A spiky typeface for a spiky logo

The 2012 logo, designed by Wolff Olins, used our Klute typeface as its starting point. Its spiky angularity and mix of medieval blackletter and street tagging forms were presumably a useful reference for the buzzy animating mass of diagonals identity Wolff Olins were aiming for.

The poster above advertising Klute’s release in 1997 has orange Dazzle Ship camouflage markings, more basic than 2012′s multicolour shards but the effect is similar. Used in the examples above is Klute Black, the typeface’s more pointily graphic version. As a corporate font it might not function too well, but it has the kind of unique, defined spirit that a corporate font needs. A light, readable type in the spirit of Klute would be a good brief for the 2012 typeface. Klute, however, is not universally popular, being called ‘ugly and useless’ by one commentator.

In attempting a graphic identity that matched the London Organising Committee’s proposal to the IOC of focussing on youth, and with its associated reference points, Wolff Olins were always treading a fine line. They were opening themselves up to criticism of pastiching youth graphics and neglecting ‘London’ symbolism, geographic or national iconography being a standby for Olympic logos. 2012 was not an identity that would sit comfortably in middle England. Britain has a well deserved reputation for its creative industries and an equally deserved reputation for its fondness for nostalgia.

There was a huge reaction, media fuelled and internet and social media driven. There is a debate to be had over the qualities of the identity, typeface included, which was lost in this hyperbole.

The typeface was designed to work within and support the pre-defined system of angles and shapes, to capture a spirit of simplicity, modernity and angular geometry. As the logo was a mix of angles, so it made sense for the type to be also, using examples of handwritten lettering and modular, linear and conceptual typography as references. The idea was to take these two separate, disconnected ideas and combine them, so a ‘handwritten’ type built from straight lines arranged in a limited set of angles and shapes.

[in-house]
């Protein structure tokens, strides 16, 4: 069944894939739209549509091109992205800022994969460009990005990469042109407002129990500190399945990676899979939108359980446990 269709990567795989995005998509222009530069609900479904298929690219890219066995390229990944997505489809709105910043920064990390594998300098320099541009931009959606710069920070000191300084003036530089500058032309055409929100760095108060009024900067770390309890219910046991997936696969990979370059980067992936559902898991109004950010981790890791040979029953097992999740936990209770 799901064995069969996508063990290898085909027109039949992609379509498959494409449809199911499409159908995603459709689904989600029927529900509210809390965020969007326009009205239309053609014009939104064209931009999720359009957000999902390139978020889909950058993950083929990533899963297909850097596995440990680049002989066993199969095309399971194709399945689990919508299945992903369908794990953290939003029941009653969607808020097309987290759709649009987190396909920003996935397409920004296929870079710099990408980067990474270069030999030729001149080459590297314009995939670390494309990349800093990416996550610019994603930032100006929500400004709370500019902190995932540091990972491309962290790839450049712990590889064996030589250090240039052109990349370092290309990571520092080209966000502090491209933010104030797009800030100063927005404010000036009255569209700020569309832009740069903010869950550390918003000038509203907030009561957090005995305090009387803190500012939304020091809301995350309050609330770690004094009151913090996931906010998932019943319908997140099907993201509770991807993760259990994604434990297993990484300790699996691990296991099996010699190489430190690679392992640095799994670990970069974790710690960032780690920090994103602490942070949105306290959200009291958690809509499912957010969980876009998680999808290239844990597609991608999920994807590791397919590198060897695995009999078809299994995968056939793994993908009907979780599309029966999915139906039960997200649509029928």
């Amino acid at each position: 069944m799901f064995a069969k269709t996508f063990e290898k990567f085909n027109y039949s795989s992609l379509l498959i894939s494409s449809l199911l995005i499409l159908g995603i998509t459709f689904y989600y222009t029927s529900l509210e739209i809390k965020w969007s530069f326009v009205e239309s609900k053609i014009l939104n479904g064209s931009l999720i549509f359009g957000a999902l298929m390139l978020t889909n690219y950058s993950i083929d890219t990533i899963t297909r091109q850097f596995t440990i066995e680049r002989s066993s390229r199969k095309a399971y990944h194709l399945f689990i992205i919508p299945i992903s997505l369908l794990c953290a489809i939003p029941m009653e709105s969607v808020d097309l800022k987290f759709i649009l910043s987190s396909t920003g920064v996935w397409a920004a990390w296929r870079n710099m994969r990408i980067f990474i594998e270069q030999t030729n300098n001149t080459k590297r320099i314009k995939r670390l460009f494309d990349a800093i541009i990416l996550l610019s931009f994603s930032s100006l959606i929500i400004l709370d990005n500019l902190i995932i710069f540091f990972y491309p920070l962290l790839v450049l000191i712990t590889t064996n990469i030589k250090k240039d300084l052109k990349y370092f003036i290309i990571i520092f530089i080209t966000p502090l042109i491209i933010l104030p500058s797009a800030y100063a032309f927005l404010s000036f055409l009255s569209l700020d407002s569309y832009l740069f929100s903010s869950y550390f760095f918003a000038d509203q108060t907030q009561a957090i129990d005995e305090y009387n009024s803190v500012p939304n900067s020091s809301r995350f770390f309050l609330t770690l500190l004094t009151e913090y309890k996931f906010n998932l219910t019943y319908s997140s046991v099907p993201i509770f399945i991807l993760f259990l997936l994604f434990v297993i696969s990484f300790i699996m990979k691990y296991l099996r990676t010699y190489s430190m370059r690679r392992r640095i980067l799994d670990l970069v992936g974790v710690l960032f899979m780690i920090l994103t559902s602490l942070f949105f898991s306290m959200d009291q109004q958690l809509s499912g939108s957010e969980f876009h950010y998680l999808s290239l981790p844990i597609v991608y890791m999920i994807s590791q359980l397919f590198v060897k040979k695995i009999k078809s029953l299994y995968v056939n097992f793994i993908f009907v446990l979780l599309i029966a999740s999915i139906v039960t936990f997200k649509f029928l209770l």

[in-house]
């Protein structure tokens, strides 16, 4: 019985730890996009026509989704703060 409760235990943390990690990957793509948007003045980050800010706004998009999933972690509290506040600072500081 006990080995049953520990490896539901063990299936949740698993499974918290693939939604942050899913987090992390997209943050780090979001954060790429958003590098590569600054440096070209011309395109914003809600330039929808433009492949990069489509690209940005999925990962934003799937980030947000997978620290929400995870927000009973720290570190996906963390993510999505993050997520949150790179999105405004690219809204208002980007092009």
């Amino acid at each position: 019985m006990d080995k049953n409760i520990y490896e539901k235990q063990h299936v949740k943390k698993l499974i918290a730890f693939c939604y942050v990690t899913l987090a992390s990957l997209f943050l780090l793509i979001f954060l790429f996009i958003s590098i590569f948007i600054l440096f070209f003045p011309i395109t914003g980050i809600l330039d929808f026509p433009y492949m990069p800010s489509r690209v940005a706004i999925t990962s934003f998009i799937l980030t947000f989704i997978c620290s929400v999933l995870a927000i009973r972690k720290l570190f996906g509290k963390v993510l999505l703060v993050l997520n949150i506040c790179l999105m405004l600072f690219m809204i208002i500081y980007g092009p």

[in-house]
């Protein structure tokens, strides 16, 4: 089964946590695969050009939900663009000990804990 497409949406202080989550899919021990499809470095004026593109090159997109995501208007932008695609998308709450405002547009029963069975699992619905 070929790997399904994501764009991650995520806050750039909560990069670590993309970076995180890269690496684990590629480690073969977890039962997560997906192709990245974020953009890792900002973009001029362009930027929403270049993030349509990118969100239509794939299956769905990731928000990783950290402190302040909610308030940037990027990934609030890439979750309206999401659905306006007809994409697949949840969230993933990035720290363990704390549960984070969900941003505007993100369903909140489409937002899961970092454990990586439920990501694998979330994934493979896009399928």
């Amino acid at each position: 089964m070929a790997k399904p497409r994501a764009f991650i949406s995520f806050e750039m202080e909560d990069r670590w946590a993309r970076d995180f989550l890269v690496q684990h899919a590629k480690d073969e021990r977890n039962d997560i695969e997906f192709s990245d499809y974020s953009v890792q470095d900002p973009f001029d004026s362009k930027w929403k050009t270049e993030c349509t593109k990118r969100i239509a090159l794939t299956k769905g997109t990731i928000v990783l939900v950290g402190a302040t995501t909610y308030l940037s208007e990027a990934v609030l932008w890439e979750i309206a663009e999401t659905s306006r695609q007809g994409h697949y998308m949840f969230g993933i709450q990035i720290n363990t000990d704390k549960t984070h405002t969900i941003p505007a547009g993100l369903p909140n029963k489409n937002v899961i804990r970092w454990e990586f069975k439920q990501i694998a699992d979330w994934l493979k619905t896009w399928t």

The type was briefed and designed to work as a dramatic, impactful and characterful headline type, to use at large sizes, to make a unique statement. A headline type isn’t a signage or agate type, is not designed to be used as such, but could be is so briefed.

It is odd that different agencies were employed to undertake different parts of the identity and kits applications. The logo, typeface, design guidelines, wayfaring system, pictograms, were all undertaken by separate design agencies. This separation is not a way to ensure the project’s consistency of approach. This is particularly notable in the design of the logo and typeface and the guidelines for their use, where this consistency of intent is essential. I understand the point of specialisation the employment of experts in their fields, but this implies a lack of a continued and holistic vision.

An oddly short timeframe for such a project didn’t allow time for the improvement and refinement of design gained by testing in context. The circular lower-case o is disruptively wide in text, the upper case O echoes the olympic rings more strongly. The bottom stroke of the e feels clumsy, the a,b,d,p and q characters have a too-small counter. This was from attempting to maintain a consistency of angle of line throughout the typeface, ensure this slant expressed the characters’ italic nature, and readability of form. This is less an issue with the first-drawn and unfortunately not used lighter weight.

Despite this lack of clarity what the single line weight idea does still is to give the letterform a sense of simplicity in a complex, busy graphic identity. The logo is a bold graphic shape, un-grid based and arbitrary. The typeface needed to be part of this world, be linear and graphic, not typographic, not have the formal typographic subtleties of the typefaces its been compared to, or their reference points of blackletter or cartoon.

Such comparisons have missed the point and have not considered idea of the identity or the type in context, or context according to its original brief. Or they have just not liked the identity per se, so have expressed a general dislike of all aspects of the identity, not considering the inadequacies or otherwise of the type as a supporting element to the logo. They have not liked the spikiness, found it somehow overly informal or disrespectful (and London in lowercase!) or found its spikiness kebab-shop Greek and therefore inappropriate.

So, a typeface not respectful enough, or not Londonish or British enough (ie not Gill or Johnston’s London Underground type), and not set in upper and lower case. But why not a spiky typeface for a spiky logo? What other choice is there? A better spiky typeface? Of course…